Should I Take Out A Short-Term Property Loan?

Published: 28/02/2019

Bridging finance is a hot topic right now. 

Here at GWlegal, we’ve just launched our online questionnaire for bridging conveyancing clients, making it easier than ever to enlist our help in taking out this type of short-term loan (STL). We are seeing more and more clients using bridging finance to help realise their property ownership dreams. 

However, like with any type of loan or financial product, bridging finance is not without its risks. We have more than 35 years’ experience in the property arena, so we take our responsibility to provide sound legal advice very seriously.

Bridging finance is a fantastic option for many clients who are eager to make their property goals a reality sooner rather than later - but we also want to make them aware of the risks involved. You must understand both the pros and cons of bridging finance before committing to a STL. In addition, all STL clients must have a realistic exit strategy in place to ensure they don’t encounter financial difficulties later on. 

What is bridging finance?

Think of bridging finance as a type of short-term loan (the repayment period is usually 12 months or less) you use when buying, remortgaging or improving a property. It covers a temporary gap in finances, for a short period of time, and can be obtained very quickly compared to other types of finance (sometimes in as little as a few hours). 

For example: You’ve found your dream home, but need a quick cash injection, to secure it, maybe because the home is being sold at auction. Bridging finance could be the short-term solution you require. Bridging finance can also be used by landlords and existing property owners, for a range of reasons.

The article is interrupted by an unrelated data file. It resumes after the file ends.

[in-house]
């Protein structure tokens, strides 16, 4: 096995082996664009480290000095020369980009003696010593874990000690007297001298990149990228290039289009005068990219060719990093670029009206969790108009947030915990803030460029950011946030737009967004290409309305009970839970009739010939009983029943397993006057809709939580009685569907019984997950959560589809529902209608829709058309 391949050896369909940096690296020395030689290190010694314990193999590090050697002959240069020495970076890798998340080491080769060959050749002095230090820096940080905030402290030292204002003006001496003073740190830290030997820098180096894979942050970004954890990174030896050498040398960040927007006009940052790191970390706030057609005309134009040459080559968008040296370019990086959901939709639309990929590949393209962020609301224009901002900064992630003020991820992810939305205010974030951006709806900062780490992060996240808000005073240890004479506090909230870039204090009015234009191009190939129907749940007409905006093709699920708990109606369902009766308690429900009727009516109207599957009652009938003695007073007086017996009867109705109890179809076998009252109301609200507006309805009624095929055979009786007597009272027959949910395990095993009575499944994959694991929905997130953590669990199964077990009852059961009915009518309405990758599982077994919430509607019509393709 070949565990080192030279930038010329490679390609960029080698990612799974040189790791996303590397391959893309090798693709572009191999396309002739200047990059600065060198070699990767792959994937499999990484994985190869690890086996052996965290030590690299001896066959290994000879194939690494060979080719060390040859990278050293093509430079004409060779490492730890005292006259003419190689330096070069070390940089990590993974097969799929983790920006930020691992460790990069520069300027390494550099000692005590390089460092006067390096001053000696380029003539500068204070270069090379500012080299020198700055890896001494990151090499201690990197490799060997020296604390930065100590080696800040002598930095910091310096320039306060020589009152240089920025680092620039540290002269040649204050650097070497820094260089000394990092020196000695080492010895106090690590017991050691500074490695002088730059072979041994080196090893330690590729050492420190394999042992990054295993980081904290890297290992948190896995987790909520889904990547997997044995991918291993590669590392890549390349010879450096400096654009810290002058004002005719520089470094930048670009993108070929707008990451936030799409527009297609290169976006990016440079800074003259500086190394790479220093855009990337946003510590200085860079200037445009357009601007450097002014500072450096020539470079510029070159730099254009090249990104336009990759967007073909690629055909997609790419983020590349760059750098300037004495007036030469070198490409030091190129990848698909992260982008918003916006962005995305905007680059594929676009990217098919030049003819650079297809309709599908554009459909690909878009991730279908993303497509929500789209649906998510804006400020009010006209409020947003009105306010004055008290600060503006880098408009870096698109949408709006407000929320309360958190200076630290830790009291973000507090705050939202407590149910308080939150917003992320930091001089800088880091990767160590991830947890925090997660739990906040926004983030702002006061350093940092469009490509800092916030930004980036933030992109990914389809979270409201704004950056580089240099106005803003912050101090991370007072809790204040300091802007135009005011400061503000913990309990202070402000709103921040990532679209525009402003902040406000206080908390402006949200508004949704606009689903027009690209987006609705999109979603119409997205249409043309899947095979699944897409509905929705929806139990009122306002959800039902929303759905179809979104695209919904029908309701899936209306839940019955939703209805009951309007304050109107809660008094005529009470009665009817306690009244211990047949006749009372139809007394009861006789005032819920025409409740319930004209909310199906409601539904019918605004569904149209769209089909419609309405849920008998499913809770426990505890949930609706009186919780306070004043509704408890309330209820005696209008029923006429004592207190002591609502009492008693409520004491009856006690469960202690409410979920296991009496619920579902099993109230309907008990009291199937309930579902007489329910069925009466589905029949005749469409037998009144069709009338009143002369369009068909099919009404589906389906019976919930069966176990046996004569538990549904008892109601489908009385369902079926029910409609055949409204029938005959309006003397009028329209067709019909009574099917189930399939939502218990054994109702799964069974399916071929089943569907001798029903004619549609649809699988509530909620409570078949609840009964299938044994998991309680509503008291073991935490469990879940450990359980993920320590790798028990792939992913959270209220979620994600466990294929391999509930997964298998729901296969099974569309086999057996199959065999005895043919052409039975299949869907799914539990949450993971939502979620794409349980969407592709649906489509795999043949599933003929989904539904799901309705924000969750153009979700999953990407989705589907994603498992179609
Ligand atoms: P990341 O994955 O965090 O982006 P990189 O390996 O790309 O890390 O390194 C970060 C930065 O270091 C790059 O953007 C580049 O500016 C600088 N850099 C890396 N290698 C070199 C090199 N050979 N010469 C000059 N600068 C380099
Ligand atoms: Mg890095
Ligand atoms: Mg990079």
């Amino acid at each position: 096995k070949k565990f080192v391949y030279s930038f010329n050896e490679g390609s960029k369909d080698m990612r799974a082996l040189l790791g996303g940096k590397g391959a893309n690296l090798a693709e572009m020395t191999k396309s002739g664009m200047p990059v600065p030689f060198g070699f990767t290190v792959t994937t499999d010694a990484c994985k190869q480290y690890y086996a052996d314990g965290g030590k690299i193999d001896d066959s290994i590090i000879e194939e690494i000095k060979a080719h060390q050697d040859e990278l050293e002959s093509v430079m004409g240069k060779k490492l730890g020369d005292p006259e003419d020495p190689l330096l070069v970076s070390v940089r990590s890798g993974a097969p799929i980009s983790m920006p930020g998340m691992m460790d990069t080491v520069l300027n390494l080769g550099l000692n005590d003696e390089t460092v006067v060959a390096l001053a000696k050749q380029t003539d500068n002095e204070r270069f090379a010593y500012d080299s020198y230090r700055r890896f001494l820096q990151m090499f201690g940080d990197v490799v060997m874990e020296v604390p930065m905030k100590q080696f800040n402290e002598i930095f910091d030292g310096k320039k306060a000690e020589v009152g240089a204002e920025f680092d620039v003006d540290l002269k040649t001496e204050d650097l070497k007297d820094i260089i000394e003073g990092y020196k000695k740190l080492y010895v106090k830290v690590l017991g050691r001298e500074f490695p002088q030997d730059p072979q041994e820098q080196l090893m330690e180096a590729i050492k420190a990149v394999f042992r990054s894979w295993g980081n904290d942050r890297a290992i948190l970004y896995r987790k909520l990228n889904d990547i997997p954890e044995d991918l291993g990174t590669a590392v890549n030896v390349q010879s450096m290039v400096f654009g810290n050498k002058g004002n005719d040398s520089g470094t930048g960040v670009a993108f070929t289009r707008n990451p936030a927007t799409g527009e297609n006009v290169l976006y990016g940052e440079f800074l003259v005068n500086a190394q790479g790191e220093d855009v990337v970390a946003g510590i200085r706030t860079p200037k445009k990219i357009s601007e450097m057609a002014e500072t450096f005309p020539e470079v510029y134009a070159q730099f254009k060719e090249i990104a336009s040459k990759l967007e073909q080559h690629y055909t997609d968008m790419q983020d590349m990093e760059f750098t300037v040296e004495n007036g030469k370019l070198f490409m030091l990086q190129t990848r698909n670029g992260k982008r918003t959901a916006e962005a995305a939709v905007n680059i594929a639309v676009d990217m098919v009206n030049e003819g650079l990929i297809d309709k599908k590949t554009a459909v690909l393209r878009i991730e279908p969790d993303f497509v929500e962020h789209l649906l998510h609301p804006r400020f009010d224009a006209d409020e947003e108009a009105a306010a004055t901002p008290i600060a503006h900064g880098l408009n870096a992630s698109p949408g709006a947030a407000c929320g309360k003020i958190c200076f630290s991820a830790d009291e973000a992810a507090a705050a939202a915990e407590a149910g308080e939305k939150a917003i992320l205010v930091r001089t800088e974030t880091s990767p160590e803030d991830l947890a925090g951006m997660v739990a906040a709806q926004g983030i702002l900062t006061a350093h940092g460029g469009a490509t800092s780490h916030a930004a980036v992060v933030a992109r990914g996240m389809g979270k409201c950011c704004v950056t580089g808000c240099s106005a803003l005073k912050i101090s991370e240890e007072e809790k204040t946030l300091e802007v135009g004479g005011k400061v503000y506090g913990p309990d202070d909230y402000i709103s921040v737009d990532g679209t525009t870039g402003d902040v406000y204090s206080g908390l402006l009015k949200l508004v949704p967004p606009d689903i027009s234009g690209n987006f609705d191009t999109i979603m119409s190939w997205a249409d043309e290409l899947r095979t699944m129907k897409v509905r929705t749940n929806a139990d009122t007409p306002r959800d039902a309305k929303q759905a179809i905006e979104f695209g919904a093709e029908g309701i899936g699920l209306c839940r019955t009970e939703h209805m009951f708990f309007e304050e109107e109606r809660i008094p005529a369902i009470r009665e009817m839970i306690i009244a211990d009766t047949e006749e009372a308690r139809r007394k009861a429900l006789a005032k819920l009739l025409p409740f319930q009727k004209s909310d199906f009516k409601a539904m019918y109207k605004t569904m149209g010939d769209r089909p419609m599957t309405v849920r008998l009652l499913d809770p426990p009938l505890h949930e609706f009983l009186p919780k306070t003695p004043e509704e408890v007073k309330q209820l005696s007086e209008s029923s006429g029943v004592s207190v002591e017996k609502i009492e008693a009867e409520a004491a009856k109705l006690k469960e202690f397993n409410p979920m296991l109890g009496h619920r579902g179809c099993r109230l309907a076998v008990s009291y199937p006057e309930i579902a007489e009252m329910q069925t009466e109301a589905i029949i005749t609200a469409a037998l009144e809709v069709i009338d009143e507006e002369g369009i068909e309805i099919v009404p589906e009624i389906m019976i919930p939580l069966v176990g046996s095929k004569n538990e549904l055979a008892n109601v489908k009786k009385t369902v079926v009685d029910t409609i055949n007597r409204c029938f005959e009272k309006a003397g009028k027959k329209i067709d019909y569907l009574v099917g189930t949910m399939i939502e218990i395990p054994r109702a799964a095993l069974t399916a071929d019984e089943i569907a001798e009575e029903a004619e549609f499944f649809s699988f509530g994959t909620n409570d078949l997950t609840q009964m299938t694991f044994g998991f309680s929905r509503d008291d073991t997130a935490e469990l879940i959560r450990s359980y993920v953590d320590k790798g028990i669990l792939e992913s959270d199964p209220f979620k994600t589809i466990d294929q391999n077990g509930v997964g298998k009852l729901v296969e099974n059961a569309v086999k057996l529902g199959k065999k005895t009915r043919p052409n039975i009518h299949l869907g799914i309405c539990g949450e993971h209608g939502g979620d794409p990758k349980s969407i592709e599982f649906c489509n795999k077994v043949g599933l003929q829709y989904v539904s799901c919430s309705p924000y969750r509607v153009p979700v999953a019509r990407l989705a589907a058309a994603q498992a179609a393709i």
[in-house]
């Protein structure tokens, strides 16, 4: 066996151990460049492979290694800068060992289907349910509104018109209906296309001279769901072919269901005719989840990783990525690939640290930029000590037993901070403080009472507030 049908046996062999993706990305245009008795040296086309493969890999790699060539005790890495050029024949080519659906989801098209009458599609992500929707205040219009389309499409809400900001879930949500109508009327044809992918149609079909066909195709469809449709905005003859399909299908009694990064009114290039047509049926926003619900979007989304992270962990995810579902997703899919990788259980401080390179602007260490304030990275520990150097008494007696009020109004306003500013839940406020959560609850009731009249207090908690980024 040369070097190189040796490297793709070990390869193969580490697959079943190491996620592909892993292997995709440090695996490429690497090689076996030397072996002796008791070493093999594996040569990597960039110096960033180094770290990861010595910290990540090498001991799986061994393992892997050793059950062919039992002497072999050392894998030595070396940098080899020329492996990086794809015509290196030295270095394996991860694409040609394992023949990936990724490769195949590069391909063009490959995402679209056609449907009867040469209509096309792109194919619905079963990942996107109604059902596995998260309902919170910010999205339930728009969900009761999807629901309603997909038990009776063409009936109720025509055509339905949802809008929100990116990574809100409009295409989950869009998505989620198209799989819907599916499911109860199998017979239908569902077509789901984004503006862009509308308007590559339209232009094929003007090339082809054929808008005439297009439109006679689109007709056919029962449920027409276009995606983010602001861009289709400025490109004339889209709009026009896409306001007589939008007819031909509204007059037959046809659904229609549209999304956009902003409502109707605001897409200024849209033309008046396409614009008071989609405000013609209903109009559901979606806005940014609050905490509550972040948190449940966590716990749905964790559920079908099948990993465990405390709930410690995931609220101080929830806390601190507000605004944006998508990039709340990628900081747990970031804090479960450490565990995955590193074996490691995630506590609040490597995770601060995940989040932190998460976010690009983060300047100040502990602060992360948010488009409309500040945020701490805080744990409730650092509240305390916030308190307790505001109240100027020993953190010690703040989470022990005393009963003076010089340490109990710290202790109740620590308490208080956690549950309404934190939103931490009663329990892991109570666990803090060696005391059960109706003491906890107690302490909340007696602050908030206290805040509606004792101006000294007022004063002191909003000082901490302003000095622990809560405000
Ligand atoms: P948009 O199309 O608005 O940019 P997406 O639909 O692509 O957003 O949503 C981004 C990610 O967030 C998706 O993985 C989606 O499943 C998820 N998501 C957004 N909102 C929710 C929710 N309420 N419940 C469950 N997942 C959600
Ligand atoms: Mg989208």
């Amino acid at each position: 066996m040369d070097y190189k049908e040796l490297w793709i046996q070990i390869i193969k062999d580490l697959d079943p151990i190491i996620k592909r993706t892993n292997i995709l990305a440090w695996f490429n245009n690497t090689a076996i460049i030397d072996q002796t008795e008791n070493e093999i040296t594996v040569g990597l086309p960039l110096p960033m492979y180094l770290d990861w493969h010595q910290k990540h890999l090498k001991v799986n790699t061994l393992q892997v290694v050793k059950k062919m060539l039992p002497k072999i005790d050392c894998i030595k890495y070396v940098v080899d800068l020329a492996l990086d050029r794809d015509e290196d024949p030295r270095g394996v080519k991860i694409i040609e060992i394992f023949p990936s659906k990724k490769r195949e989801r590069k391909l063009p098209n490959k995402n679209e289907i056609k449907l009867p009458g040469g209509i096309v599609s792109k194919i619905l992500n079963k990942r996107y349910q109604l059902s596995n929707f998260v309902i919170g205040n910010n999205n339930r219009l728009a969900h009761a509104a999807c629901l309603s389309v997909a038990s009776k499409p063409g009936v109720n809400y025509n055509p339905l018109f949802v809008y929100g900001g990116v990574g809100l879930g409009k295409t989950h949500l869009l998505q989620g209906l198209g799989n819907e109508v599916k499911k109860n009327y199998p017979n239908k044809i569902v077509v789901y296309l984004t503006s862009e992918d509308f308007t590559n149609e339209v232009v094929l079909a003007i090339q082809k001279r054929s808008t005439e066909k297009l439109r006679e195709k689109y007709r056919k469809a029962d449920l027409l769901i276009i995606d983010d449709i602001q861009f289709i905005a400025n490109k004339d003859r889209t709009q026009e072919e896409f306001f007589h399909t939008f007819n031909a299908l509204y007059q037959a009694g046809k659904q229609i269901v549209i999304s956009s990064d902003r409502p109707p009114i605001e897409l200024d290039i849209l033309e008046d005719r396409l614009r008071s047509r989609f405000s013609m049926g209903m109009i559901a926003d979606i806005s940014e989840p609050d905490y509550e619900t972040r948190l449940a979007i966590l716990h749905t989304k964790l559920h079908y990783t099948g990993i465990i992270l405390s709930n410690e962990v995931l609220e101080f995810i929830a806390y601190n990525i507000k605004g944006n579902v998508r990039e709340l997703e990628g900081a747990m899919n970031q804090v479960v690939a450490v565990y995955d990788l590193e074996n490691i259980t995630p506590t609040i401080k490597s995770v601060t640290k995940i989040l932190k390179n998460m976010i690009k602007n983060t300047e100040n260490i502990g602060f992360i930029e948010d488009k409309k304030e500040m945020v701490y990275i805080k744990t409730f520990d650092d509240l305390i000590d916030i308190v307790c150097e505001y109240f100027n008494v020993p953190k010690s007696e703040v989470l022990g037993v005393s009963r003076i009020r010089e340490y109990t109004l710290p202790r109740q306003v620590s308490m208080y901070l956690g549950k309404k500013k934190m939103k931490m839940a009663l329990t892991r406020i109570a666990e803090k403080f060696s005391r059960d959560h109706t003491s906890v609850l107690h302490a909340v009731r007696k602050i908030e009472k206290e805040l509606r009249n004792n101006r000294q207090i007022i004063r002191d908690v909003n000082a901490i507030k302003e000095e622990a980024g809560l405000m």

To find out more, read our article The Beginner’s Guide to Bridging Finance

An Open Bridge versus a Closed Bridge 

A closed bridge is when the borrower has a specific day by which they must repay the short-term loan. You may decide to take out a closed bridging loan if you have a set date for when the conveyancing process will be completed. The date the sale is finalised would coincide with the repayment of the loan, for instance. 

An open bridge is the most common type of STL. While the borrower will have an exit plan in place, there is no definite date by which you must repay it. It’s more flexible - when you’re not exactly sure when the money will become available for you to repay the STL. 

The risks of bridging finance 

Without an achievable exit strategy in place to pay back your STL, you could risk losing your property and more.  

When you take out a STL, you will be required to provide security to your lender in the form of a legal charge e.g. a mortgage against your land or property

The lender may be able to take steps towards repossessing your property if:

  1. You don’t pay off the interest in time
  2. You fail to pay back the loan 
  3. You breach your agreement with the lender in another way e.g. by letting out the property without the lender’s consent.